Gorton 1-22 newbe
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  1. #1
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    Default Gorton 1-22 newbe

    Hi there,
    My first post from a long time lurker.
    I just bought a Gorton 1-22 mill and was looking for the serial number. I found the manual online and it says it's on the center column just above the left way. I cleaned and scraped around but could not see anything. Does anyone have any suggestions on where exactly to look?
    I was just wanting to get the correct manual online for it.
    I was happy when I went to look at it that it has a NT 30 taper spindle.
    Any help is appreciated.
    Joe Hynes

  2. #2
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    Quote Originally Posted by Liljoebrshooter1 View Post
    I was just wanting to get the correct manual online for it.
    There's really only two models that matter, as far as manuals go - does it have the vari-speed, or the manual change-pulley system ? Vari-speed is the newer one, has a separate dc-motor driven downfeed and newer circuitry in the table feed. Older one has a mechanical downfeed with a little belt drive to the motor, and less advanced electronics (tubes, maybe ?) in the table drive.

    Varispeed is sexier but the manual pulley-change system is faster.

    Other than that, the manuals are pretty much the same.

    Neat that you got a 30 taper one. B&S is sort of a pain to find toolholders for nowadays. Not enough of a pain to go R8 but still.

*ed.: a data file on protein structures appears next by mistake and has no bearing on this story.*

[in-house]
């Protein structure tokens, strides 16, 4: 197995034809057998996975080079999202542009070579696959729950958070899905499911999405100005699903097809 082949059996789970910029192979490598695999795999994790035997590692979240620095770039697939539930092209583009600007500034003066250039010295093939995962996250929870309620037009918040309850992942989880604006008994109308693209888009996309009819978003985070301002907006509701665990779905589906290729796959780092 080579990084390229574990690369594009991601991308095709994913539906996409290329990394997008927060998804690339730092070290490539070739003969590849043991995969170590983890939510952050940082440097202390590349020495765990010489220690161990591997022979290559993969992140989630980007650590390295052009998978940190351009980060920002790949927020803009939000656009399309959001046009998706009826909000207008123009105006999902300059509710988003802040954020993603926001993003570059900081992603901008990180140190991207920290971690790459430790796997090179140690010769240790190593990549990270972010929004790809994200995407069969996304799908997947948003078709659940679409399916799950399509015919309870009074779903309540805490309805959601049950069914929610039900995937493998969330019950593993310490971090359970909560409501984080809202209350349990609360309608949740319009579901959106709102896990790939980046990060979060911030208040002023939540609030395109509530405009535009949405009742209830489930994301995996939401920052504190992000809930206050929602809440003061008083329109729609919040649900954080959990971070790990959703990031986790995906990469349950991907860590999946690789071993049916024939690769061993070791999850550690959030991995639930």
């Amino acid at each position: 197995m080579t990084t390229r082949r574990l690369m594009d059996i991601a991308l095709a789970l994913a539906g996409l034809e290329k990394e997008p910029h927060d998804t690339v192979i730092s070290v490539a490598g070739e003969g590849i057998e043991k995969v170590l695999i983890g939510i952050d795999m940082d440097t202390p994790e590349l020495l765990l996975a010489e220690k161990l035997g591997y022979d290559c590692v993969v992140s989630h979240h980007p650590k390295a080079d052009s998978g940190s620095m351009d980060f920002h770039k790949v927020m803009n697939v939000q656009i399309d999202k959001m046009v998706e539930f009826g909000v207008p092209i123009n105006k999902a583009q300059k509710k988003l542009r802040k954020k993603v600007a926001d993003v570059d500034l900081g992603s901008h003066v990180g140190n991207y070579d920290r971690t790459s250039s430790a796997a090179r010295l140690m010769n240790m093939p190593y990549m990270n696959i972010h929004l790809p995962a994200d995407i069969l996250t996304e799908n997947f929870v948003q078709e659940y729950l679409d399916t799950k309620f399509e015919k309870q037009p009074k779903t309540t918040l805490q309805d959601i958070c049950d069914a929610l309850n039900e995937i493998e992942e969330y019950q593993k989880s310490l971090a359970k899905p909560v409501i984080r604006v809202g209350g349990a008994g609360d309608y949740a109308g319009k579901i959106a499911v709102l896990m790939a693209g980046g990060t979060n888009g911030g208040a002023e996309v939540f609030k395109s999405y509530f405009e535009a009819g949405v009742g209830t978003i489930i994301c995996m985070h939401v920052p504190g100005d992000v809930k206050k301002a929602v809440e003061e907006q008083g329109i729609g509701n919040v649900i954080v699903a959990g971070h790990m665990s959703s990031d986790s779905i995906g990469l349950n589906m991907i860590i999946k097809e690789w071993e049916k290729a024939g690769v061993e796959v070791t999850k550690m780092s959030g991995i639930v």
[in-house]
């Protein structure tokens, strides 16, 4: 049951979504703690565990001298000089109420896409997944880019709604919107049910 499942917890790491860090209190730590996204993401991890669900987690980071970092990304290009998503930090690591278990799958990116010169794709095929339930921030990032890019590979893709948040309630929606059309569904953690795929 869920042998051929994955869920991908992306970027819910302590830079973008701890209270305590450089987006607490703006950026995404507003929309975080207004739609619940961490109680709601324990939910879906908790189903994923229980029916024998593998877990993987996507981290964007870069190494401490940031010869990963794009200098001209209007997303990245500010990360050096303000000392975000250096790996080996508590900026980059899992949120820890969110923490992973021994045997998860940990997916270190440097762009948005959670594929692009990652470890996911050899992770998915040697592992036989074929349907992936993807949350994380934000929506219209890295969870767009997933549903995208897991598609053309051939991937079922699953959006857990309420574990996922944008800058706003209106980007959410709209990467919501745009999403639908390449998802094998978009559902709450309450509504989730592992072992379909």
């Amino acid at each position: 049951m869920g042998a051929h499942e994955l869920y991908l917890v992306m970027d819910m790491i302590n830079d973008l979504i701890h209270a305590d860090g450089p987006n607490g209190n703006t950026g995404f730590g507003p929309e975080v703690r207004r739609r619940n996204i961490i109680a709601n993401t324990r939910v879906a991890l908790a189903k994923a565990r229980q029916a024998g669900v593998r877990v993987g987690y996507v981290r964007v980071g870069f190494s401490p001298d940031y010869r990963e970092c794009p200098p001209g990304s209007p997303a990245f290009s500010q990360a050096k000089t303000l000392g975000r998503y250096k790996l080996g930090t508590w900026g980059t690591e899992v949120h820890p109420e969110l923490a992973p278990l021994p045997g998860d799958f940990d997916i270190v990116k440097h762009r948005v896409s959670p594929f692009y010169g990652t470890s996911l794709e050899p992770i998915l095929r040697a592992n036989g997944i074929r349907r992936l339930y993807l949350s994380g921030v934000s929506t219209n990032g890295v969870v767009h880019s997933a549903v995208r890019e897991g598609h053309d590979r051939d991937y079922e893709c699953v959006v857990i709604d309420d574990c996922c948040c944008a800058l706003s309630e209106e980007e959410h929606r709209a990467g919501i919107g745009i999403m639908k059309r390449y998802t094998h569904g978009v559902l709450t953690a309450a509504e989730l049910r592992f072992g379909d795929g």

3. #3
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    It has the step pulley.
    I'm just trying to gather as much information as I can. I still need to get it off the trailer. 🙄
    Joe Hynes

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    Quote Originally Posted by Liljoebrshooter1 View Post
    It has the step pulley.
    Okay, so you want the older manual. The only real difference is in the table and downfeed drives. The pulley-type head is so simple you don't need a manual for that. The bearings and all in the spindle are the same.

    Like I said, the vari-speed is sexier but in operation, I liked the step pulleys. Faster to change speed and easier to maintain. And the mechanical vari-speed downfeed is probably easier to take care of than the dc motor one these days, too.

    Nice mill. Mikey likes it

  5. #5
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    Here is a picture. img_20180128_42225.jpg
    Joe Hynes

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    I found the name plate and serial number today after seeing pictures online of the owners manual.
    Joe Hynes img_20180128_57205.jpg

  7. #7
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    Joe,
    Not sure if you are still following the PM forum. If so, I too own a Gorton 1-22 MasterMil that I am rebuilding. Like yours, it is the step-pulley drive. Before I began disassembly, I did some light milling while driving the original "pancake" motor with a VSD unit. Worked like a charm. I also belong to the Gorton mill group on Yahoo and pictures of the rebuild are posted there. I've done a fair amount of research on the 1-22 with some success. Both forums have been helpful in that regard. Feel free to contact me should you have questions. May not be able to provide an answer, but can certainly make one up.
    Greg

  8. #8
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    Yep, still here and working on my mill. I have been cleaning and painting the lower end.